Students facing deportation leave NZ
Eight Indian students who faced deportation from New Zealand for immigration fraud have voluntarily left the country.
Last week the students said they would be leaving voluntarily by February 27.
Before leaving the eight students presented a case to the Ombudsman to review whether or not they had an opportunity to prove they did not know their visa applications to New Zealand were fraudulent, said their lawyer Alastair McClymont.
‘‘[Immigration New Zealand] are saying it doesn’t matter whether they knew about it but we’re saying it does,’’ McClymont said.
The group came to New Zealand on fraudulent student visas, along with more than 190 others, and were issued deportation notices last year.
They claimed they did not know their supporting visa documents were forged by agents in India.
If the complaint with the Ombudsman was successful, McClymont said they would push to review all 150 students who faced deportation over the fake visas.
He said his clients were confident their complaint to the Ombudsman would be upheld.
But he warned them of a three-month wait before any word was given.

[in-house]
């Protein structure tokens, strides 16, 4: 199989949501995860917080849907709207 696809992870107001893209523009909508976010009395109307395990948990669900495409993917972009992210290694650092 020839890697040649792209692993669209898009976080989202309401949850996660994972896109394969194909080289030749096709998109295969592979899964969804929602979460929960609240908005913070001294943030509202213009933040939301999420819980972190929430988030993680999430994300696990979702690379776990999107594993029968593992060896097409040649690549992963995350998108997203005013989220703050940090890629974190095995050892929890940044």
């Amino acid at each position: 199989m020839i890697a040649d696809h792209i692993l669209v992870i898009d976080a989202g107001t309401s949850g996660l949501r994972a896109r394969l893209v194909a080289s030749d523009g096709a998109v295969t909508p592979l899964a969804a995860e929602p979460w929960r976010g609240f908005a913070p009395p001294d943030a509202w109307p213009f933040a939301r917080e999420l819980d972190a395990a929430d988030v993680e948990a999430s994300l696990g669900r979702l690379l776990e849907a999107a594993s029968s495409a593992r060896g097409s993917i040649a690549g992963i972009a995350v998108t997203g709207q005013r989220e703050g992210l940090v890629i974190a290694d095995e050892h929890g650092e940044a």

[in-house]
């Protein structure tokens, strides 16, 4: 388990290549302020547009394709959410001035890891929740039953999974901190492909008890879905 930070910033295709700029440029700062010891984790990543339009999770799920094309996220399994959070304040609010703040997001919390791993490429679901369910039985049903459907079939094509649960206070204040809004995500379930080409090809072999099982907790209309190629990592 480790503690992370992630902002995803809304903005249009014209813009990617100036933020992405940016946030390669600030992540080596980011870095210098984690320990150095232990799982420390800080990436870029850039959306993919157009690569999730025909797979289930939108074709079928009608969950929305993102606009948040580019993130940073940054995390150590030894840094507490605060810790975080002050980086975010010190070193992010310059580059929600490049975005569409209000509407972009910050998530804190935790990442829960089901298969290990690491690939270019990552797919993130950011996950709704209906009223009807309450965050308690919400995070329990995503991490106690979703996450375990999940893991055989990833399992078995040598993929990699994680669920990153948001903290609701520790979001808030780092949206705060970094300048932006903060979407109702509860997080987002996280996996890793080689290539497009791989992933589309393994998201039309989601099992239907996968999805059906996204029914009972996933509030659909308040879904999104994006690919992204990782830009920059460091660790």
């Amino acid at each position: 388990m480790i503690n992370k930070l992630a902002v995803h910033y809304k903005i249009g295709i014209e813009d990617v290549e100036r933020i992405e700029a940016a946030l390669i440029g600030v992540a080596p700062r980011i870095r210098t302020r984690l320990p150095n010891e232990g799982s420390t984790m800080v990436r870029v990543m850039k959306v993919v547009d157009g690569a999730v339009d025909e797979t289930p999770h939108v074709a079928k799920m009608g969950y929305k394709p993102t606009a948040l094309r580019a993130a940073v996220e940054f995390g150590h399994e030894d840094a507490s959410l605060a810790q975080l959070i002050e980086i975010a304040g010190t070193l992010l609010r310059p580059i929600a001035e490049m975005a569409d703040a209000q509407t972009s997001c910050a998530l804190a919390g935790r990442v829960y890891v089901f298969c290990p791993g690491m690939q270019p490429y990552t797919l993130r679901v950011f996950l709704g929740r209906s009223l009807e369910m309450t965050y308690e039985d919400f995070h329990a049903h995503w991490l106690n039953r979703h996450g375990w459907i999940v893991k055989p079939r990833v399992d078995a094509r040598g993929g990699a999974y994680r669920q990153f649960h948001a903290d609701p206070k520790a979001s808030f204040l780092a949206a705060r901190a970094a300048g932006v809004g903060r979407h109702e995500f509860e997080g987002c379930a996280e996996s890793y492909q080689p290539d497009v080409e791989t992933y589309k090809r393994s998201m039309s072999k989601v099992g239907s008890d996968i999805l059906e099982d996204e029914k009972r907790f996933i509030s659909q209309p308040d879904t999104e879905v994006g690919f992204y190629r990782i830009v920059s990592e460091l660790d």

In the meantime, the students were focussing on how they would apply for legitimate visas to return to New Zealand and how they would be able to apply for cancellation of deportation status.
‘‘Part of clarification is confirmation from INZ of what the issues will be before the Ombudsman and when that will be followed and what’s likely to happen if they are successful in the Ombudsmen complaint.
‘‘Practically I’ve advised them that it’s best to wait the outcome of the Ombudsman investigation, if they agree to investigate of course.’’
The students were anxious about returning home to India with the shame of being deported, but also relieved they would not be arrested and put in police cells, he said.
Nine Indian students and one toddler hunkered down at Ponsonby’s Unitarian Church in central Auckland in early February in a final bid to remain in the country.
INZ Assistant General Manager Stephen Vaughan welcomed the students voluntarily leaving but said they would face the usual five-year ban on returning to New Zealand.
Indian students took sanctuary in a Western Springs church in early February.